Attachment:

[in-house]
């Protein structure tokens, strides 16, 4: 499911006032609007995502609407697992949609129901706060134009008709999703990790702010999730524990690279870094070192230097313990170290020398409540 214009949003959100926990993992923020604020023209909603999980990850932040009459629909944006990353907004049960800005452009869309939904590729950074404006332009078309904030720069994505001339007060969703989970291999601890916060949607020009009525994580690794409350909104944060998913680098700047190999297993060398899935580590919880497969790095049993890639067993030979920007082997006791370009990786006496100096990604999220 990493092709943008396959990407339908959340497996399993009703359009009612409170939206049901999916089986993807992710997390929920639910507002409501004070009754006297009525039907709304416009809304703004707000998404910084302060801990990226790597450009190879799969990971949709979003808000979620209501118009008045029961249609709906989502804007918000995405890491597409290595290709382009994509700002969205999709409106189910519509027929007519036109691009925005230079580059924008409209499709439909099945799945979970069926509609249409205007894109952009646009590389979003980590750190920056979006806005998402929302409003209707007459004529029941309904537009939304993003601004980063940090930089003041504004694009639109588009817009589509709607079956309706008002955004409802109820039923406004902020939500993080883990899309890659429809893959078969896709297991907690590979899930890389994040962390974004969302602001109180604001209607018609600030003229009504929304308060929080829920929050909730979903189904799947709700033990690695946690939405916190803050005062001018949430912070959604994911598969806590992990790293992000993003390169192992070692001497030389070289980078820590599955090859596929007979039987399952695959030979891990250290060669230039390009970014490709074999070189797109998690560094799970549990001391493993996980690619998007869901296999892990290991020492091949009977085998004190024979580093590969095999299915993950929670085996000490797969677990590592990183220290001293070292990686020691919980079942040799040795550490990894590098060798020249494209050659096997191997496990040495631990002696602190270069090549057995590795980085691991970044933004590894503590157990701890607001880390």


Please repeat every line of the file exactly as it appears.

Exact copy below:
[in-house]
């Protein structure tokens, strides 16, 4: 499911006032609007995502609407697992949609129901706060134009008709999703990790702010999730524990690279870094070192230097313990170290020398409540 214009949003959100926990993992923020604020023209909603999980990850932040009459629909944006990353907004049960800005452009869309939904590729950074404006332009078309904030720069994505001339007060969703989970291999601890916060949607020009009525994580690794409350909104944060998913680098700047190999297993060398899935580590919880497969790095049993890639067993030979920007082997006791370009990786006496100096990604999220 990493092709943008396959990407339908959340497996399993009703359009009612409170939206049901999916089986993807992710997390929920639910507002409501004070009754006297009525039907709304416009809304703004707000998404910084302060801990990226790597450009190879799969990971949709979003808000979620209501118009008045029961249609709906989502804007918000995405890491597409290595290709382009994509700002969205999709409106189910519509027929007519036109691009925005230079580059924008409209499709439909099945799945979970069926509609249409205007894109952009646009590389979003980590750190920056979006806005998402929302409003209707007459004529029941309904537009939304993003601004980063940090930089003041504004694009639109588009817009589509709607079956309706008002955004409802109820039923406004902020939500993080883990899309890659429809893959078969896709297991907690590979899930890389994040962390974004969302602001109180604001209607018609600030003229009504929304308060929080829920929050909730979903189904799947709700033990690695946690939405916190803050005062001018949430912070959604994911598969806590992990790293992000993003390169192992070692001497030389070289980078820590599955090859596929007979039987399952695959030979891990250290060669230039390009970014490709074999070189797109998690560094799970549990001391493993996980690619998007869901296999892990290991020492091949009977085998004190024979580093590969095999299915993950929670085996000490797969677990590592990183220290001293070292990686020691919980079942040799040795550490990894590098060798020249494209050659096997191997496990040495631990002696602190270069090549057995590795980085691991970044933004590894503590157990701890607001880390």